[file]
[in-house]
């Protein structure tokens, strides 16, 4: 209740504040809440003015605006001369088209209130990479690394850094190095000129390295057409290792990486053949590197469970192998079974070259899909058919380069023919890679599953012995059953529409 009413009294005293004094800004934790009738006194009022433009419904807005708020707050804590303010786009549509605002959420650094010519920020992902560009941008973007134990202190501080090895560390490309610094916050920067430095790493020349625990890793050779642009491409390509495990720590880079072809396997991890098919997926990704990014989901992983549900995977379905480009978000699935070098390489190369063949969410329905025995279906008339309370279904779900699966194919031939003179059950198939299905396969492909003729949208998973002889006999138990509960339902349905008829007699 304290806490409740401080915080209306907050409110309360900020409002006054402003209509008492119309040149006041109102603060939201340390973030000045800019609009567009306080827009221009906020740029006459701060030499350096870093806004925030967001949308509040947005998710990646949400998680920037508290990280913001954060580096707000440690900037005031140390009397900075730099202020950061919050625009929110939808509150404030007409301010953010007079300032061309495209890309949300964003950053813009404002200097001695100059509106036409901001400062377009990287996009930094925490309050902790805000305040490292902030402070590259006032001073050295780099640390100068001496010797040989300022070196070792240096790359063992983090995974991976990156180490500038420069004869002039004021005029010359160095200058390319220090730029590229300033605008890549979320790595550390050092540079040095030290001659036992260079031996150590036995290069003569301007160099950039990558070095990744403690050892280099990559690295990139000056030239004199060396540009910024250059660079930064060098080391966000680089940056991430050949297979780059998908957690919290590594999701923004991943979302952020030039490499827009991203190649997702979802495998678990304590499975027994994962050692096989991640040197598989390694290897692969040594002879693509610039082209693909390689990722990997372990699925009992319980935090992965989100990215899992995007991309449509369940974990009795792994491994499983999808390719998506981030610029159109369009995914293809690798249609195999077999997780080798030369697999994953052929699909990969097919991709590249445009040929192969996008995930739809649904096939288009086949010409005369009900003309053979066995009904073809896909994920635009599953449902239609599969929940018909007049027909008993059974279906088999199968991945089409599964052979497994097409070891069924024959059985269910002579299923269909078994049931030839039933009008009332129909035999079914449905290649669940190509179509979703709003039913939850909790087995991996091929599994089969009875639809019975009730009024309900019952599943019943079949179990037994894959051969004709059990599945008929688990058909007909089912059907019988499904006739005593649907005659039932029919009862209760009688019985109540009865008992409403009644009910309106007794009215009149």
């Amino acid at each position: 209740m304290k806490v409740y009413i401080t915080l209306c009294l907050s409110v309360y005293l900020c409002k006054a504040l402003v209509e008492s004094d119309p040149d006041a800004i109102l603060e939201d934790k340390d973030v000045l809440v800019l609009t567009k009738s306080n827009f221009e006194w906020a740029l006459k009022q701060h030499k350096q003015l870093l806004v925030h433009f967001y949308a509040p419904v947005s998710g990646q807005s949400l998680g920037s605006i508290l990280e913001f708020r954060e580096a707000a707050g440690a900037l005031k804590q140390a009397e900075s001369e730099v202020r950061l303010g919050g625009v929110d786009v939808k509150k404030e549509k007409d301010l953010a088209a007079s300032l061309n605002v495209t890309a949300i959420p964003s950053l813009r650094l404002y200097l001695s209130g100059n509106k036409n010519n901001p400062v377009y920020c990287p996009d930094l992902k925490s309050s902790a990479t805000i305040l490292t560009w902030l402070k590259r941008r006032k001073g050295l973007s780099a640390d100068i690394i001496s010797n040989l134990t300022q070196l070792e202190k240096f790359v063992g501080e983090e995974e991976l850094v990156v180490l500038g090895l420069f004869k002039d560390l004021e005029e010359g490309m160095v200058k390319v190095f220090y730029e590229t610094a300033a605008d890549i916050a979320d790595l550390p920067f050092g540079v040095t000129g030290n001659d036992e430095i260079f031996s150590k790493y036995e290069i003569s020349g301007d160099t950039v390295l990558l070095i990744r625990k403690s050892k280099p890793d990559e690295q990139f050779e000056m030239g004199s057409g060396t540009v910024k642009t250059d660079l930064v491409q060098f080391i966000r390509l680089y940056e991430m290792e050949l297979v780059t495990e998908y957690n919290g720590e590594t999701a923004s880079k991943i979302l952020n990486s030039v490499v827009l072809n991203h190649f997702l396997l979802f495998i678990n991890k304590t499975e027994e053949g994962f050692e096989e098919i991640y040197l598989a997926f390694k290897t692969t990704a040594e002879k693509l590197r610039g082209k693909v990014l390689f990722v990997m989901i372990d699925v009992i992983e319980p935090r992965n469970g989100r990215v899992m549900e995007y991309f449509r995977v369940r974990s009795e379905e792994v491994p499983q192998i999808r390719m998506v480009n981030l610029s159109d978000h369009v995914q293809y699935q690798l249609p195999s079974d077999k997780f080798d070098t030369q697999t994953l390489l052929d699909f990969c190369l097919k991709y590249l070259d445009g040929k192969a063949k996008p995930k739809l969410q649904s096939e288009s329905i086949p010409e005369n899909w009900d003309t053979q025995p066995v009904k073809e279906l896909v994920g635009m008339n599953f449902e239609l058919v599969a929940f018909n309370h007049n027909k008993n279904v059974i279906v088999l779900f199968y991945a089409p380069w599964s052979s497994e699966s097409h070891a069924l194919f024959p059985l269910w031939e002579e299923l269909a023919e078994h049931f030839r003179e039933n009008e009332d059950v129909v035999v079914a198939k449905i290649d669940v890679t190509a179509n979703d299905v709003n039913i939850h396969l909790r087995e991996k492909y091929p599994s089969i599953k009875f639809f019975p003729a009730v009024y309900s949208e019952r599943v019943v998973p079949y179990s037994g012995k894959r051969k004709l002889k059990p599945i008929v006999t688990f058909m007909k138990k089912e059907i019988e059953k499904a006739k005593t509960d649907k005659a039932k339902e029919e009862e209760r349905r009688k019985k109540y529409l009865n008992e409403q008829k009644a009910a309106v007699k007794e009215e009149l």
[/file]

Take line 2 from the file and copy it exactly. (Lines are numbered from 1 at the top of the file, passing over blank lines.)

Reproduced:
């Protein structure tokens, strides 16, 4: 209740504040809440003015605006001369088209209130990479690394850094190095000129390295057409290792990486053949590197469970192998079974070259899909058919380069023919890679599953012995059953529409 009413009294005293004094800004934790009738006194009022433009419904807005708020707050804590303010786009549509605002959420650094010519920020992902560009941008973007134990202190501080090895560390490309610094916050920067430095790493020349625990890793050779642009491409390509495990720590880079072809396997991890098919997926990704990014989901992983549900995977379905480009978000699935070098390489190369063949969410329905025995279906008339309370279904779900699966194919031939003179059950198939299905396969492909003729949208998973002889006999138990509960339902349905008829007699 304290806490409740401080915080209306907050409110309360900020409002006054402003209509008492119309040149006041109102603060939201340390973030000045800019609009567009306080827009221009906020740029006459701060030499350096870093806004925030967001949308509040947005998710990646949400998680920037508290990280913001954060580096707000440690900037005031140390009397900075730099202020950061919050625009929110939808509150404030007409301010953010007079300032061309495209890309949300964003950053813009404002200097001695100059509106036409901001400062377009990287996009930094925490309050902790805000305040490292902030402070590259006032001073050295780099640390100068001496010797040989300022070196070792240096790359063992983090995974991976990156180490500038420069004869002039004021005029010359160095200058390319220090730029590229300033605008890549979320790595550390050092540079040095030290001659036992260079031996150590036995290069003569301007160099950039990558070095990744403690050892280099990559690295990139000056030239004199060396540009910024250059660079930064060098080391966000680089940056991430050949297979780059998908957690919290590594999701923004991943979302952020030039490499827009991203190649997702979802495998678990304590499975027994994962050692096989991640040197598989390694290897692969040594002879693509610039082209693909390689990722990997372990699925009992319980935090992965989100990215899992995007991309449509369940974990009795792994491994499983999808390719998506981030610029159109369009995914293809690798249609195999077999997780080798030369697999994953052929699909990969097919991709590249445009040929192969996008995930739809649904096939288009086949010409005369009900003309053979066995009904073809896909994920635009599953449902239609599969929940018909007049027909008993059974279906088999199968991945089409599964052979497994097409070891069924024959059985269910002579299923269909078994049931030839039933009008009332129909035999079914449905290649669940190509179509979703709003039913939850909790087995991996091929599994089969009875639809019975009730009024309900019952599943019943079949179990037994894959051969004709059990599945008929688990058909007909089912059907019988499904006739005593649907005659039932029919009862209760009688019985109540009865008992409403009644009910309106007794009215009149």